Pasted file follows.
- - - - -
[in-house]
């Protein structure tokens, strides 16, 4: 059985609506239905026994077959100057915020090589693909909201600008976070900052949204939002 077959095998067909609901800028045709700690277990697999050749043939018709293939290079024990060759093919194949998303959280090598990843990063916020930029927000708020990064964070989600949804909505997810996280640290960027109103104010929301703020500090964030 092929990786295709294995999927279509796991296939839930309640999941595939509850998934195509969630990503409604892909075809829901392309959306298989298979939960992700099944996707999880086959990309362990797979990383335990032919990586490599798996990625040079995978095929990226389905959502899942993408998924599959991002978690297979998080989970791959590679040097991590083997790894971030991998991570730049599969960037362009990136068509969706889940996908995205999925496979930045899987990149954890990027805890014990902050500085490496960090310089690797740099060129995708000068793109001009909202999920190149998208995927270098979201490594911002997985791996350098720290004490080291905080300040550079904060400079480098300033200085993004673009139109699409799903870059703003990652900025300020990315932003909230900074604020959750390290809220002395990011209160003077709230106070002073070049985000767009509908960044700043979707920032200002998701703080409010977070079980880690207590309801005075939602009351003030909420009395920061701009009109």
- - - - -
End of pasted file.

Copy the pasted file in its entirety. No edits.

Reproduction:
[in-house]
């Protein structure tokens, strides 16, 4: 059985609506239905026994077959100057915020090589693909909201600008976070900052949204939002 077959095998067909609901800028045709700690277990697999050749043939018709293939290079024990060759093919194949998303959280090598990843990063916020930029927000708020990064964070989600949804909505997810996280640290960027109103104010929301703020500090964030 092929990786295709294995999927279509796991296939839930309640999941595939509850998934195509969630990503409604892909075809829901392309959306298989298979939960992700099944996707999880086959990309362990797979990383335990032919990586490599798996990625040079995978095929990226389905959502899942993408998924599959991002978690297979998080989970791959590679040097991590083997790894971030991998991570730049599969960037362009990136068509969706889940996908995205999925496979930045899987990149954890990027805890014990902050500085490496960090310089690797740099060129995708000068793109001009909202999920190149998208995927270098979201490594911002997985791996350098720290004490080291905080300040550079904060400079480098300033200085993004673009139109699409799903870059703003990652900025300020990315932003909230900074604020959750390290809220002395990011209160003077709230106070002073070049985000767009509908960044700043979707920032200002998701703080409010977070079980880690207590309801005075939602009351003030909420009395920061701009009109």